Not only would federal court intervention be disruptive of a carefully established state system, it might also yield inconsistent and therefore conflicting results. For example, a federal court decision respecting the retroactivity of the amendment to WCL § 27, relating to deposits to the ATF for non-scheduled awards, may well conflict with WCB decisions already made on the same issue. Moreover, the deposits now required are part and parcel of the entire integrated and balanced system, providing as it does for the assurance of payments after determinations are made regarding the extent of injury and the present value of future long-term payments. Likewise, the settlement authority conferred upon the ATF by the provisions of amended WCL § 32 would be fraught with uncertainty by differing interpretations of the provision at the state and federal levels. Federal review of the 2007 amendments here would unduly disrupt the administration of the New York WCL, would interfere with matters of substantial public concern and would hamper resolution by the state of challenges similar to those made here. The issues joined in this case, including constitutional issues, should be resolved by the WCB and by the New York court specifically designated to provide adequate and expeditious review of WCB decisions.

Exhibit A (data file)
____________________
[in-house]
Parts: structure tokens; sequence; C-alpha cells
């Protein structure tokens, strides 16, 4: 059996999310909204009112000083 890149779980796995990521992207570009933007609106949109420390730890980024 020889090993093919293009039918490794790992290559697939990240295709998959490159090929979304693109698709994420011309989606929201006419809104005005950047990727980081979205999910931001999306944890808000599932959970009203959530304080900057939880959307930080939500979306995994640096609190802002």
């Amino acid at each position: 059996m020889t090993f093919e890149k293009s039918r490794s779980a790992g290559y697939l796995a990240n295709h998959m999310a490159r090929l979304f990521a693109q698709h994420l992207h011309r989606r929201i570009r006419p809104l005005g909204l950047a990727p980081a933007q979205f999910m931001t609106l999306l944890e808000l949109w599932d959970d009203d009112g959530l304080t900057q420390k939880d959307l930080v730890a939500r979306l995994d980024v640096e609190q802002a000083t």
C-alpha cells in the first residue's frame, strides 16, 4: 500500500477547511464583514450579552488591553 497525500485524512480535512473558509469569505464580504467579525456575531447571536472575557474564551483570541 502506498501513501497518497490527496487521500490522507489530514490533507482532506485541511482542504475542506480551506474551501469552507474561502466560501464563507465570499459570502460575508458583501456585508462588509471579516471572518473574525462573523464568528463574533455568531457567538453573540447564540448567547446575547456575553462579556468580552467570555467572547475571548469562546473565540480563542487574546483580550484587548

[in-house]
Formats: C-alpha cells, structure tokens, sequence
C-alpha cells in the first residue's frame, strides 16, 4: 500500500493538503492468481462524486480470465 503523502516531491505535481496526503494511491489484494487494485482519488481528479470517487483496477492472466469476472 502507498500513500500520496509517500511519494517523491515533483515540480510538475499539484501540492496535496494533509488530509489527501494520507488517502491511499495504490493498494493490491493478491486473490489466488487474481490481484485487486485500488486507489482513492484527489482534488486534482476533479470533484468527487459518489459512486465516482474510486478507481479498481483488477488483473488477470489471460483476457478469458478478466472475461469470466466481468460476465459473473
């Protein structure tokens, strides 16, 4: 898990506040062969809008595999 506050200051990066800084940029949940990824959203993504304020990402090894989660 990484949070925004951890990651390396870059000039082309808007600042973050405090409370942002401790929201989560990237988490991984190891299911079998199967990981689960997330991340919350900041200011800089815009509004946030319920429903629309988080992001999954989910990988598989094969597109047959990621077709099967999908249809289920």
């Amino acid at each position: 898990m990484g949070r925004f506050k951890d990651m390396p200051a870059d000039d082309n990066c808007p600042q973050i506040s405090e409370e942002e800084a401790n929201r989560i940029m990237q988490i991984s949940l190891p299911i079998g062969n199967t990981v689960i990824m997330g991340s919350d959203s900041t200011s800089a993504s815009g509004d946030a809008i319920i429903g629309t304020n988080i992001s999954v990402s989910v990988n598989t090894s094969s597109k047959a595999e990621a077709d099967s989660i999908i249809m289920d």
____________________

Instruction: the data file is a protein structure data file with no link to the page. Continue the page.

For the foregoing reasons, the judgment of the District Court is affirmed.